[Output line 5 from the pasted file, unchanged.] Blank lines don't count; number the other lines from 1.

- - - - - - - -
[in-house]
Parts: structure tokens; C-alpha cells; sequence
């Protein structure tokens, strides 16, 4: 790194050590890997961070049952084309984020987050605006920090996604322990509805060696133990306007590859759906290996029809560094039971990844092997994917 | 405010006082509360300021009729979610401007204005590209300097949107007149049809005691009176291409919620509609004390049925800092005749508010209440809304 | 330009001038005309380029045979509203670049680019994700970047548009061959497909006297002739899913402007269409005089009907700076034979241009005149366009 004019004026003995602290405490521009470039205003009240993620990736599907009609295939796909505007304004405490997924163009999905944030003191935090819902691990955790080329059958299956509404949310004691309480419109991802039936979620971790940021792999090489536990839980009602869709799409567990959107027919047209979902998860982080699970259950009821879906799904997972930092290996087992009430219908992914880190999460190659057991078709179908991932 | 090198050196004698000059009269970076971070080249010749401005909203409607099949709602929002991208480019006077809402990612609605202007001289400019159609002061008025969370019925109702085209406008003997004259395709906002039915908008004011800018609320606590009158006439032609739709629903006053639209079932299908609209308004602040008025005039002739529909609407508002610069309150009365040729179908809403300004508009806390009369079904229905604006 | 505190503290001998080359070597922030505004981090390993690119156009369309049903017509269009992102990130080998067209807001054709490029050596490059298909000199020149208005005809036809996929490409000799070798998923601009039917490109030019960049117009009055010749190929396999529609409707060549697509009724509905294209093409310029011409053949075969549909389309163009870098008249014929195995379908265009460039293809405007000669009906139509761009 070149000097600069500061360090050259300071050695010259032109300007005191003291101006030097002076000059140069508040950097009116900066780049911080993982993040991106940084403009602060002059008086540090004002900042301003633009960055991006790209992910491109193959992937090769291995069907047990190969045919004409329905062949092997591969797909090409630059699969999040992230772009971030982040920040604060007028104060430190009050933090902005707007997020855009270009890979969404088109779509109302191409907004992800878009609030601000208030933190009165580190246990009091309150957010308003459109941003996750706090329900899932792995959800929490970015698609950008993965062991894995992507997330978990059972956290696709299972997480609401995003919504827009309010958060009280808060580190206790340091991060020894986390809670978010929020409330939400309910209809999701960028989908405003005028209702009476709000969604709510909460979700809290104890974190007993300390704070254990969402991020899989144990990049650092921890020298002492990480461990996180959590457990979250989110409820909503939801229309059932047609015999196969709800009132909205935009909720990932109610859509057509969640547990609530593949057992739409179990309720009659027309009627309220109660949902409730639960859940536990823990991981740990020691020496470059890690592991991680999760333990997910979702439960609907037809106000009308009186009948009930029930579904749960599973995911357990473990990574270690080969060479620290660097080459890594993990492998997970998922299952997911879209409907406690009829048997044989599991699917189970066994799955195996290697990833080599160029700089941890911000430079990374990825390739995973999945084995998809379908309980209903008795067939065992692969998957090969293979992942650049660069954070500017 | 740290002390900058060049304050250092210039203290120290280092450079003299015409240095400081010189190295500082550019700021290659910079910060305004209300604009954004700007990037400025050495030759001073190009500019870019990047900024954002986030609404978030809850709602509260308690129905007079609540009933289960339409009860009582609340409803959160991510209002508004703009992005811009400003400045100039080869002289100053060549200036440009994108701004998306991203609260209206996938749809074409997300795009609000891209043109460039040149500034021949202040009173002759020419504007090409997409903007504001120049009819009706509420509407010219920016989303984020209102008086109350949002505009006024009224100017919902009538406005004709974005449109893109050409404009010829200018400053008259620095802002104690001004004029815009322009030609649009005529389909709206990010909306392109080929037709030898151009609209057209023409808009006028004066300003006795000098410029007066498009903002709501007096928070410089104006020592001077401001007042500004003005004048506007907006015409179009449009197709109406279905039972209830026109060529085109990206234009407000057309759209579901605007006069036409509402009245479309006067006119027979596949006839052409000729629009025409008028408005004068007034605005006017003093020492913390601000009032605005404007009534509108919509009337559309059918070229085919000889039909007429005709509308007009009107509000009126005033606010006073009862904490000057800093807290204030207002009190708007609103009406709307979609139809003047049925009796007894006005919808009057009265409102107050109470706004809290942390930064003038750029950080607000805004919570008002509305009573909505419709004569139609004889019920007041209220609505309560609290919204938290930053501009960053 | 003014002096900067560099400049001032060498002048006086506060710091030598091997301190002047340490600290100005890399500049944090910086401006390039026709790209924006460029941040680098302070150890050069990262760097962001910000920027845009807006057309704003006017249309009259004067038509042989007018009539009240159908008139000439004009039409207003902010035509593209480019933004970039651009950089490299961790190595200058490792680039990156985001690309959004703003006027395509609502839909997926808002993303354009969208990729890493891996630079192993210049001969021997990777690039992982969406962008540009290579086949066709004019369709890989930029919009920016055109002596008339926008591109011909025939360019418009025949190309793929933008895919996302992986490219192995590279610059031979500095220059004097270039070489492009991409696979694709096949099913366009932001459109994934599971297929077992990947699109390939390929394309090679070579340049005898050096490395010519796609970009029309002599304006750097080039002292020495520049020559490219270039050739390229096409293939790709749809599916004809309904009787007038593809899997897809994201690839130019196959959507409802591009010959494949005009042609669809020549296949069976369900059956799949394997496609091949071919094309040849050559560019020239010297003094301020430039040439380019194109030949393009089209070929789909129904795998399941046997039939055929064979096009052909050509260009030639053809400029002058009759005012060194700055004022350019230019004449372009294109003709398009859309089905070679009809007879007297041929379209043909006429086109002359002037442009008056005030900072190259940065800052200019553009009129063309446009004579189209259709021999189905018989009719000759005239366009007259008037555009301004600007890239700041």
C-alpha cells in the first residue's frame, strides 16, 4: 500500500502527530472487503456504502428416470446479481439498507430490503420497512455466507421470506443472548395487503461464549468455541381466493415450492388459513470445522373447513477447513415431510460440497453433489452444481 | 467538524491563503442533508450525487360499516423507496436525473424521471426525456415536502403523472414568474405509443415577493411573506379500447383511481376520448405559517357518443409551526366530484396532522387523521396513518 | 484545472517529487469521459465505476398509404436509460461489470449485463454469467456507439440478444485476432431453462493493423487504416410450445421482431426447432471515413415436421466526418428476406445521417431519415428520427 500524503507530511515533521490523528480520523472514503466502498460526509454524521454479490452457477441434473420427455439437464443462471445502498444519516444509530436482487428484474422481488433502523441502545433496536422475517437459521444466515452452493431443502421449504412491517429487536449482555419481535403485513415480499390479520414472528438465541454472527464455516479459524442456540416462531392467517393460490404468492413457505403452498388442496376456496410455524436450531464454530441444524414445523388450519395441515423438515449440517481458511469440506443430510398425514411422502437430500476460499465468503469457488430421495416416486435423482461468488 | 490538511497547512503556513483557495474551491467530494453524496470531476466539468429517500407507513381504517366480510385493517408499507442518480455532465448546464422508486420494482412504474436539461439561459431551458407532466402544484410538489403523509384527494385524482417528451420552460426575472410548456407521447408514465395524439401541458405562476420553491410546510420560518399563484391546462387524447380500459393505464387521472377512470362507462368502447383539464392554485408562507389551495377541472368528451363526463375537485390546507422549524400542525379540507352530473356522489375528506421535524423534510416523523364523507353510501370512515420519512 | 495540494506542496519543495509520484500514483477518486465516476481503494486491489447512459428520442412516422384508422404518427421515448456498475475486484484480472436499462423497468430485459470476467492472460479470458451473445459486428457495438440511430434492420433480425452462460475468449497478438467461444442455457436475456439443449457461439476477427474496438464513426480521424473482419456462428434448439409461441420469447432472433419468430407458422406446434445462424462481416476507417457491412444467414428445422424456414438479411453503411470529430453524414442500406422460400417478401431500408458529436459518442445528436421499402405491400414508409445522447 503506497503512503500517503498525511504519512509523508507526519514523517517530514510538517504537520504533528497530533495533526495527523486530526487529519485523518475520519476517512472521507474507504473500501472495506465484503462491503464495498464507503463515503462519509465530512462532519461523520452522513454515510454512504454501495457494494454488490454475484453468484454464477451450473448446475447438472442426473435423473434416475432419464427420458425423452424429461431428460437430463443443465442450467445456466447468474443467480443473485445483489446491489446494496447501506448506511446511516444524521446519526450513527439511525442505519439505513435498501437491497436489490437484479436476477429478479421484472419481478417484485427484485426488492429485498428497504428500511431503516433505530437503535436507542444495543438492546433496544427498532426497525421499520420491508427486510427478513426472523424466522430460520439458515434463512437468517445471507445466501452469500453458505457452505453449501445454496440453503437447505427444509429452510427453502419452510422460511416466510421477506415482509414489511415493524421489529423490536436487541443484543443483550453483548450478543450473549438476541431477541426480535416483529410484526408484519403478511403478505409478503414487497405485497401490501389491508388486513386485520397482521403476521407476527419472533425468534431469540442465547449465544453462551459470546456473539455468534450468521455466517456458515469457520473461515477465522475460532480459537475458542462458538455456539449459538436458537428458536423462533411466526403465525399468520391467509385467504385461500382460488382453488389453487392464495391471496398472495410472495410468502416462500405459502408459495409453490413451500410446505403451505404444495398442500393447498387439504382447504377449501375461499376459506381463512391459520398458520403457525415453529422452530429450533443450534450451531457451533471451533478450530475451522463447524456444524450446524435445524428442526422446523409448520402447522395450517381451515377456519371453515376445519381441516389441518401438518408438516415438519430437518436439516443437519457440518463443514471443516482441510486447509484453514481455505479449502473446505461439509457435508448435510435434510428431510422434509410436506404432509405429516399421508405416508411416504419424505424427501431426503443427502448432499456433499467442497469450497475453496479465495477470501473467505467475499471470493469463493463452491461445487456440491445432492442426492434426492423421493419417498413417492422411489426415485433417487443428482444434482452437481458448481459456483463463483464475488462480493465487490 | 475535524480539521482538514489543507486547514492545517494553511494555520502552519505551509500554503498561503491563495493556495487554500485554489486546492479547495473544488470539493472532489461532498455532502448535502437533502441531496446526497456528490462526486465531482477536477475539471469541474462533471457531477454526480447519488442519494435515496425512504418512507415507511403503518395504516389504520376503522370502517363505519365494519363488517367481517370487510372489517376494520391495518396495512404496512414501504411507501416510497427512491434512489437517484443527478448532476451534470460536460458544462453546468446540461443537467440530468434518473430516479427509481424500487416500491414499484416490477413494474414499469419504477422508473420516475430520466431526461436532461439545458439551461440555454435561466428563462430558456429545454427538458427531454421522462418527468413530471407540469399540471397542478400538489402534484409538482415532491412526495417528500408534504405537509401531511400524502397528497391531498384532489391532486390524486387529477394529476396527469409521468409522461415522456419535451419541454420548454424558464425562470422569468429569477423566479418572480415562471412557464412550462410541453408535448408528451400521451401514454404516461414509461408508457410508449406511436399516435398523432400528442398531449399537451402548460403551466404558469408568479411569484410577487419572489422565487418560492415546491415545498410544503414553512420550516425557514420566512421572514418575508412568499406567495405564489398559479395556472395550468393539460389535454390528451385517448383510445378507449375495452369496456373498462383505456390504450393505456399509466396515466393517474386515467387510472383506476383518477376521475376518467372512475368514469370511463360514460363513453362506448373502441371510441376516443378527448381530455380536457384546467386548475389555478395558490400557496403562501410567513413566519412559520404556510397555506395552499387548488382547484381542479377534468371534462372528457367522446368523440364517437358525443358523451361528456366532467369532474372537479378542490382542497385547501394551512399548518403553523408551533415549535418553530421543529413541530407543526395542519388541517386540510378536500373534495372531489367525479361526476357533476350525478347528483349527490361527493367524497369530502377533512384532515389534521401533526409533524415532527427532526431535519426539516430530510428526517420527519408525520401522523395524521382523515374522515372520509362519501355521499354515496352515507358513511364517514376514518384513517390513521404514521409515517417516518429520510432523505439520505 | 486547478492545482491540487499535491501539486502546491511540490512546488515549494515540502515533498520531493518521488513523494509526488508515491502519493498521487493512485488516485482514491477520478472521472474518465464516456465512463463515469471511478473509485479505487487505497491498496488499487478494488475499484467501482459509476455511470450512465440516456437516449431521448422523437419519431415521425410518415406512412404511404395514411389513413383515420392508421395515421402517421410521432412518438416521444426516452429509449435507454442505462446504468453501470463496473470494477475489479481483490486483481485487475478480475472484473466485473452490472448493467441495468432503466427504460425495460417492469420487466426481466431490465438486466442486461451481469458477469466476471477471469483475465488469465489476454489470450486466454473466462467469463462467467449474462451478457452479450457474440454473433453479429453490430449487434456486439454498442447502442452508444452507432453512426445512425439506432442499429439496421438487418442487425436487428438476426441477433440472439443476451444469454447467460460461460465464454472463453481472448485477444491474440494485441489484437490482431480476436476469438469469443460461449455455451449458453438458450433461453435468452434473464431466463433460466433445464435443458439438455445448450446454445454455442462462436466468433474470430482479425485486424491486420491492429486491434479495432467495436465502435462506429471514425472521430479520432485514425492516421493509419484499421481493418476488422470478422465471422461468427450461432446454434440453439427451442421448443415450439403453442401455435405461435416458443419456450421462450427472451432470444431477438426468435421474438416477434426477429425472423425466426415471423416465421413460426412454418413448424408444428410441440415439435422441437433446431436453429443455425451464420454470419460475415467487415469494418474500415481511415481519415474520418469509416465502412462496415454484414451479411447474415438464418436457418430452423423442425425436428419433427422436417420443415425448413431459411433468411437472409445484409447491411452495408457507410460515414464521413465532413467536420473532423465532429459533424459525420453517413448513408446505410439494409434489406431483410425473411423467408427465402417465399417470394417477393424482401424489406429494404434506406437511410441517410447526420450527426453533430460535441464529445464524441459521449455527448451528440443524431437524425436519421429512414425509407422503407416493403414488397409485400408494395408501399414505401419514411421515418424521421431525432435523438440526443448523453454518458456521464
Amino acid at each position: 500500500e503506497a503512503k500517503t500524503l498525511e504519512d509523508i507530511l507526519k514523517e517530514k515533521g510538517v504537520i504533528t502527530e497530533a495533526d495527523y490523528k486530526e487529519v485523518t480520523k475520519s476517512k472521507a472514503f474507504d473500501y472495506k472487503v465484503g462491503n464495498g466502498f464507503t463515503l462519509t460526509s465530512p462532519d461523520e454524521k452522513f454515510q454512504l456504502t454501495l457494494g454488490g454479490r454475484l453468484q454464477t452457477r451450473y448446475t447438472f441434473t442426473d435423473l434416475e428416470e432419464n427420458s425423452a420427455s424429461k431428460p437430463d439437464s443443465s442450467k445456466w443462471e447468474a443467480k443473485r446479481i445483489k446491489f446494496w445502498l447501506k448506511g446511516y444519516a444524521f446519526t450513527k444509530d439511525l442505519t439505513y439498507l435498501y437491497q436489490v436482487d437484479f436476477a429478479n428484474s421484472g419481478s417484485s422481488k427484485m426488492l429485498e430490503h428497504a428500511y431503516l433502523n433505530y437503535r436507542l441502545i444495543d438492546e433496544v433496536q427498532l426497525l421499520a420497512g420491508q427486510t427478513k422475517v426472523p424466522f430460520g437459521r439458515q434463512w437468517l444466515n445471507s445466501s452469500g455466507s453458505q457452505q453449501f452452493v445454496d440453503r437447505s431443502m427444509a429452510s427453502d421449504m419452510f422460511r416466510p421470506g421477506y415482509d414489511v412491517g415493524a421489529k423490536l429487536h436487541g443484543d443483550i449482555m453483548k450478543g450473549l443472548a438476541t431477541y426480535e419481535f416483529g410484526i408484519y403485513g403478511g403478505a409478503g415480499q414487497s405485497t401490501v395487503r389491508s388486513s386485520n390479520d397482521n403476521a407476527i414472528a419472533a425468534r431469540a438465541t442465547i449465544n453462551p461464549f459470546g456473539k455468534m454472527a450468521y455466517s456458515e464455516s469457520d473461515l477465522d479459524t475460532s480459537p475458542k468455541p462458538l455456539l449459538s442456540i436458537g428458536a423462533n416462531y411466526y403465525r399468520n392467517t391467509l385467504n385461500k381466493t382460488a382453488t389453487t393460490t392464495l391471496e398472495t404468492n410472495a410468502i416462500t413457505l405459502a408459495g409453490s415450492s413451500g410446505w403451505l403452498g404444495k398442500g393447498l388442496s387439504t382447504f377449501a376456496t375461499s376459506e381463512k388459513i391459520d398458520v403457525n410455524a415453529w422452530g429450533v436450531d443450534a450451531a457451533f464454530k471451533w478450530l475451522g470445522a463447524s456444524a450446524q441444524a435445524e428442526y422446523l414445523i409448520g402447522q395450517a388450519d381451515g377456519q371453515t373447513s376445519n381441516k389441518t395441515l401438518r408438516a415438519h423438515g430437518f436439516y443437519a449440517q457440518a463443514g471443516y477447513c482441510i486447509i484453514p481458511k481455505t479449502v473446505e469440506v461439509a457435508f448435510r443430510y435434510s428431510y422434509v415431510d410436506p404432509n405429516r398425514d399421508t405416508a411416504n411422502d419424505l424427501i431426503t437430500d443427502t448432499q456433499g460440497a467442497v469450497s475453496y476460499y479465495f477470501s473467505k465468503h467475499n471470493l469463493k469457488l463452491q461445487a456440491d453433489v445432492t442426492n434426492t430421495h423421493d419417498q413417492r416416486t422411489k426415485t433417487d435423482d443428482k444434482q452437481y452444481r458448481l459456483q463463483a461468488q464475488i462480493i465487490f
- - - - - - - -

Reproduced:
Amino acid at each position: 500500500e503506497a503512503k500517503t500524503l498525511e504519512d509523508i507530511l507526519k514523517e517530514k515533521g510538517v504537520i504533528t502527530e497530533a495533526d495527523y490523528k486530526e487529519v485523518t480520523k475520519s476517512k472521507a472514503f474507504d473500501y472495506k472487503v465484503g462491503n464495498g466502498f464507503t463515503l462519509t460526509s465530512p462532519d461523520e454524521k452522513f454515510q454512504l456504502t454501495l457494494g454488490g454479490r454475484l453468484q454464477t452457477r451450473y448446475t447438472f441434473t442426473d435423473l434416475e428416470e432419464n427420458s425423452a420427455s424429461k431428460p437430463d439437464s443443465s442450467k445456466w443462471e447468474a443467480k443473485r446479481i445483489k446491489f446494496w445502498l447501506k448506511g446511516y444519516a444524521f446519526t450513527k444509530d439511525l442505519t439505513y439498507l435498501y437491497q436489490v436482487d437484479f436476477a429478479n428484474s421484472g419481478s417484485s422481488k427484485m426488492l429485498e430490503h428497504a428500511y431503516l433502523n433505530y437503535r436507542l441502545i444495543d438492546e433496544v433496536q427498532l426497525l421499520a420497512g420491508q427486510t427478513k422475517v426472523p424466522f430460520g437459521r439458515q434463512w437468517l444466515n445471507s445466501s452469500g455466507s453458505q457452505q453449501f452452493v445454496d440453503r437447505s431443502m427444509a429452510s427453502d421449504m419452510f422460511r416466510p421470506g421477506y415482509d414489511v412491517g415493524a421489529k423490536l429487536h436487541g443484543d443483550i449482555m453483548k450478543g450473549l443472548a438476541t431477541y426480535e419481535f416483529g410484526i408484519y403485513g403478511g403478505a409478503g415480499q414487497s405485497t401490501v395487503r389491508s388486513s386485520n390479520d397482521n403476521a407476527i414472528a419472533a425468534r431469540a438465541t442465547i449465544n453462551p461464549f459470546g456473539k455468534m454472527a450468521y455466517s456458515e464455516s469457520d473461515l477465522d479459524t475460532s480459537p475458542k468455541p462458538l455456539l449459538s442456540i436458537g428458536a423462533n416462531y411466526y403465525r399468520n392467517t391467509l385467504n385461500k381466493t382460488a382453488t389453487t393460490t392464495l391471496e398472495t404468492n410472495a410468502i416462500t413457505l405459502a408459495g409453490s415450492s413451500g410446505w403451505l403452498g404444495k398442500g393447498l388442496s387439504t382447504f377449501a376456496t375461499s376459506e381463512k388459513i391459520d398458520v403457525n410455524a415453529w422452530g429450533v436450531d443450534a450451531a457451533f464454530k471451533w478450530l475451522g470445522a463447524s456444524a450446524q441444524a435445524e428442526y422446523l414445523i409448520g402447522q395450517a388450519d381451515g377456519q371453515t373447513s376445519n381441516k389441518t395441515l401438518r408438516a415438519h423438515g430437518f436439516y443437519a449440517q457440518a463443514g471443516y477447513c482441510i486447509i484453514p481458511k481455505t479449502v473446505e469440506v461439509a457435508f448435510r443430510y435434510s428431510y422434509v415431510d410436506p404432509n405429516r398425514d399421508t405416508a411416504n411422502d419424505l424427501i431426503t437430500d443427502t448432499q456433499g460440497a467442497v469450497s475453496y476460499y479465495f477470501s473467505k465468503h467475499n471470493l469463493k469457488l463452491q461445487a456440491d453433489v445432492t442426492n434426492t430421495h423421493d419417498q413417492r416416486t422411489k426415485t433417487d435423482d443428482k444434482q452437481y452444481r458448481l459456483q463463483a461468488q464475488i462480493i465487490f